Hmm. Landscape-landscape-landscape seems like it would just be sick for gaming. ASUS monitor bezels are actually angled at the top and bottom. When stacked tightly in such an arrangement, they actually wrap around the viewer nicely. Three 24" 16:9 ratio (1920x1080) monitors stacked sideways yields a HUGE 3:2 ratio (3240x1920 resolution) display. Three 16:10 (1920x1200) monitors end up at 3600x1920. I like this idea better than the far more panoramic view of 5760x1080 or 5760x1200 for most games.

    Alas, I'll be waiting on the next-gen cards and monitors in hopes that prices drop and availability increases. I'd also like to see the proposed standards mentioned within this article actually go into effect, as well as see adoption of display port grow and the technology itself mature.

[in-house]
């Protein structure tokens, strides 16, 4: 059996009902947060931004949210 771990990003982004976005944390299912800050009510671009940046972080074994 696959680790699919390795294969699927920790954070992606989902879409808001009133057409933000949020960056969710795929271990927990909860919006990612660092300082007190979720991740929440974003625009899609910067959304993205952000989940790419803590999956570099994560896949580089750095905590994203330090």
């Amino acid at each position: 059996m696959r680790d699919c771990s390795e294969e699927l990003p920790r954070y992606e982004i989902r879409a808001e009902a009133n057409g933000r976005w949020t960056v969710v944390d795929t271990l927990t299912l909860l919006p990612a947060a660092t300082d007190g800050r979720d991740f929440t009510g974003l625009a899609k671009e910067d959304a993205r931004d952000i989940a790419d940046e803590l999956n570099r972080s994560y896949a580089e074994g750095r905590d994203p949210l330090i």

Lastly I hope stands adopt a standard that supports landscape-landscape-landscape, portrait-portrait-portrait, and any combination in-between. Having to go out and buy 3 cheap VESA mounts, some metal tubing and round-bar, then get to cutting, bending, and welding my own stand together sounds like a fun project, but I'd rather just buy a mass-produced one.

    Edit: I meant portrait-portrait-portrait...
  • gaborbarla
    Bought a 5870 HD the other day.
    Two questions remain for me that I couldnt filter out from these articles by skimming through them:

    1. Why do we need a display port again? I thought the whole point of HDMI was to introduce a digital standard that works with everything TVs Digital signal processors, PCs. Now that most monitors, graphics cards and even some motherboards are starting to support HDMI they come out with a new format... (dot dot dot)

    2. Why does the 5800 series need a display port? why couldn't it have 3 DVI-Ds? So far I haven't even seen a single monitor that has displayport.

  • ArgleBargle
    $749 for a dual 5970? I thought a single 5970 cost that much!